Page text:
Thursday, September 12, 2013

Challenge to Act 10 Thrown out because state union employees are free to associate and speak, but “municipal employers … not allowed to listen.”

Did he really say that?
jsonline: A federal judge threw out a lawsuit Wednesday challenging Wisconsin's tight restrictions on collective bargaining for public employees. The decision by U.S. District Judge William Conley ruled the law does not infringe on employees' First Amendment rights.
"Under Act 10, general employees remain free to associate and represented employees and their unions remain free to speak; municipal employers are simply not allowed to listen," Conley wrote.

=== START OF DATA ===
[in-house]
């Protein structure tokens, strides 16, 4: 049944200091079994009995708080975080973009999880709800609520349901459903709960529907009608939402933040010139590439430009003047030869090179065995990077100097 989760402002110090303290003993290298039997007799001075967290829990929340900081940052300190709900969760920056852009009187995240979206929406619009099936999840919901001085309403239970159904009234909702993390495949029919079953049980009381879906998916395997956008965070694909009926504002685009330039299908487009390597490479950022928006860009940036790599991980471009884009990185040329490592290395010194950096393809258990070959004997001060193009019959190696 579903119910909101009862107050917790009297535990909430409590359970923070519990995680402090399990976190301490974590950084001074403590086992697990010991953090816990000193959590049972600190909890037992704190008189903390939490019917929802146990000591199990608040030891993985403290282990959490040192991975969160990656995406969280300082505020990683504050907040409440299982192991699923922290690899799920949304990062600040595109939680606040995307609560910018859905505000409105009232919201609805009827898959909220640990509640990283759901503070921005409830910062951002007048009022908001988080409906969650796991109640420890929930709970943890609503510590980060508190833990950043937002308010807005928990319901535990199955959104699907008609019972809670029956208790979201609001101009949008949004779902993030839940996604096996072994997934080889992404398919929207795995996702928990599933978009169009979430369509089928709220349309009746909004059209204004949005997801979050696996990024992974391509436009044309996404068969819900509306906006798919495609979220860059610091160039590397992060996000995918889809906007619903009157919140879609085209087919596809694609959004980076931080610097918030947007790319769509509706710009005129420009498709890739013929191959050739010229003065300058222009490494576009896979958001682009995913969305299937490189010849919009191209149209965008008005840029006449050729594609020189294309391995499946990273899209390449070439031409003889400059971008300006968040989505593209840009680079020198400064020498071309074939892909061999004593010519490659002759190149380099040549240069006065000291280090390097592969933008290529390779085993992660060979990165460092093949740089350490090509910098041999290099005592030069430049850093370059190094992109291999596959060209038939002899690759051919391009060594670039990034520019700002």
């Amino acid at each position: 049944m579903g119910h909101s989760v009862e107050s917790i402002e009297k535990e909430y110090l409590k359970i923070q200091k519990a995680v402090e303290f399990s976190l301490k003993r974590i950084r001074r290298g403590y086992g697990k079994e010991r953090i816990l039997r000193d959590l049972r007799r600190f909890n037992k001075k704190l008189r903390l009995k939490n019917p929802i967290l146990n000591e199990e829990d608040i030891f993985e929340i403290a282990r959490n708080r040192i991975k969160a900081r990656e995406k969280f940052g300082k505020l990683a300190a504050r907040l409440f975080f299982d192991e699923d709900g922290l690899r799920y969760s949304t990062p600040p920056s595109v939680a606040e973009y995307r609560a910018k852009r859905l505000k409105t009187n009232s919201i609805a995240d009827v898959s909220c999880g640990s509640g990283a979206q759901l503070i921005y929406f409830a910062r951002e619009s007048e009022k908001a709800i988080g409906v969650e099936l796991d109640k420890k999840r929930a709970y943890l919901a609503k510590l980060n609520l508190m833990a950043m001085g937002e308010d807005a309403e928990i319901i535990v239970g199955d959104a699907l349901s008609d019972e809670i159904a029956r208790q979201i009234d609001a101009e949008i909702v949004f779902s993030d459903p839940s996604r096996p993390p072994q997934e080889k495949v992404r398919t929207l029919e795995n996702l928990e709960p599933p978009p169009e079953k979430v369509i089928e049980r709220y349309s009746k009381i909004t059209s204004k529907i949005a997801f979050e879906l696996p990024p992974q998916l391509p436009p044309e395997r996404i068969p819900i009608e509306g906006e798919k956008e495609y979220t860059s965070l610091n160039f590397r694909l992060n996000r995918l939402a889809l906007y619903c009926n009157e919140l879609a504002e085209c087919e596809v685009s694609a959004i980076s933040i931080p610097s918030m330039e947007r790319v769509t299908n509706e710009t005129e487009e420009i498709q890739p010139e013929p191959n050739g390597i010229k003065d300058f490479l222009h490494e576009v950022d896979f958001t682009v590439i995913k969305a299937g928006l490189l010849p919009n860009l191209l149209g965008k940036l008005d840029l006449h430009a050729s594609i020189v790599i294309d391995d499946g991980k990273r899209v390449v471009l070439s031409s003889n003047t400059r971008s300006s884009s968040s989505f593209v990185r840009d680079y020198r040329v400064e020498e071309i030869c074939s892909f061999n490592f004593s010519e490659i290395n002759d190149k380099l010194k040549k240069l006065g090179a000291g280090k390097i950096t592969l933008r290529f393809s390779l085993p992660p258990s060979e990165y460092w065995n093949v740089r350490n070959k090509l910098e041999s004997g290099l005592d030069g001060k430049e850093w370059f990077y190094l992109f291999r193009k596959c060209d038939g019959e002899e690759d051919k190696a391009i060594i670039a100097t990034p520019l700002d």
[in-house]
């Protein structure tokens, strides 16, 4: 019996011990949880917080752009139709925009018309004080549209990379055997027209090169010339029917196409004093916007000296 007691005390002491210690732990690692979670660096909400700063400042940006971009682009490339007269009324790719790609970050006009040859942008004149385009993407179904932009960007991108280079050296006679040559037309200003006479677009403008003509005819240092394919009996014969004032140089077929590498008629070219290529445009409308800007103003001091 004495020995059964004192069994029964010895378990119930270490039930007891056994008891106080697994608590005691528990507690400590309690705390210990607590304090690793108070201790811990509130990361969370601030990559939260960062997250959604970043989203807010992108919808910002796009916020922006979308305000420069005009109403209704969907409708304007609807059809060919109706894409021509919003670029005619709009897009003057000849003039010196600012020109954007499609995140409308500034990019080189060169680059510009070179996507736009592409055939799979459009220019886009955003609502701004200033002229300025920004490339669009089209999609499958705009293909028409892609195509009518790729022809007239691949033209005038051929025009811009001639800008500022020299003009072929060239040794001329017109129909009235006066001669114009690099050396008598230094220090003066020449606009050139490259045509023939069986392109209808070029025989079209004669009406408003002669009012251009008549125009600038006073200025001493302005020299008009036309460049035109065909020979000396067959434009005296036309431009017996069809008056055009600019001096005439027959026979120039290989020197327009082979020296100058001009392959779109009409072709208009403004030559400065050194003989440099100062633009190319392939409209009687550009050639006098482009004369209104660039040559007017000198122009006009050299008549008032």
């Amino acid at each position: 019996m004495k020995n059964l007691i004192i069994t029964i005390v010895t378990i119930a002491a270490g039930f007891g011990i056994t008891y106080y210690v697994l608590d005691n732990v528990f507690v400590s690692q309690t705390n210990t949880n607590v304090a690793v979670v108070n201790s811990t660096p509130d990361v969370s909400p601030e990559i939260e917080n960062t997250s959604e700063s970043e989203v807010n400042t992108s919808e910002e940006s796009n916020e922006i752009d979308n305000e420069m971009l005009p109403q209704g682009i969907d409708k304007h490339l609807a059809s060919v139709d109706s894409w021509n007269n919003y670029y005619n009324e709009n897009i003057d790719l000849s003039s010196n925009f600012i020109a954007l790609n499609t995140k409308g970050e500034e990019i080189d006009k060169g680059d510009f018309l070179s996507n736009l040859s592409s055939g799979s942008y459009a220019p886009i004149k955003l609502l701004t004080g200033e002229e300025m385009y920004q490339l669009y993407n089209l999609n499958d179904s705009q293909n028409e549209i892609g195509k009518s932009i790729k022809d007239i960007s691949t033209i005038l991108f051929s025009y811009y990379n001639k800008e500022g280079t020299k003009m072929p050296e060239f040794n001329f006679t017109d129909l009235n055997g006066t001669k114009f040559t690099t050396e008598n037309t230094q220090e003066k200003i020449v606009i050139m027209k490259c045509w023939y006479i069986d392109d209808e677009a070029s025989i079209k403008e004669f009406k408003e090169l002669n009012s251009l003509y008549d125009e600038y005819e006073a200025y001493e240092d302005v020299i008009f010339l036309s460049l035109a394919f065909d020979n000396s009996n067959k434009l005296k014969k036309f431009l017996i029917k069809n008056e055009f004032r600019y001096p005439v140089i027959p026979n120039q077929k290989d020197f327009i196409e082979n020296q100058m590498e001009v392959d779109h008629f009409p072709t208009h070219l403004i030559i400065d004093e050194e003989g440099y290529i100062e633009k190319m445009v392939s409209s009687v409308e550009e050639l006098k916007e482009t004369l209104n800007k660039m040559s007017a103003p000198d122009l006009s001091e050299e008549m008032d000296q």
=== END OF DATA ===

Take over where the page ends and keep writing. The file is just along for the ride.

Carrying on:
See, that's what's wrong with government, it doesn't listen to us. And that's okay.


  1. Here's my question- what if the municipality values workers and WANTS to listen? Why shouldn't they be able to?

    This is one of the biggest problems with Act 10. It usurped the sovereignty of local governments to decide how they wanted to deal with their employees and services. Big government at its worst.

  2. Damn, that's an excellent point. I wonder if anyone made that argument.

  3. Well, arguably this fits GOP small government definitions if one seriously twists it, fewer government officials (smaller) having absolute control or rule.

    Thanks for the work here.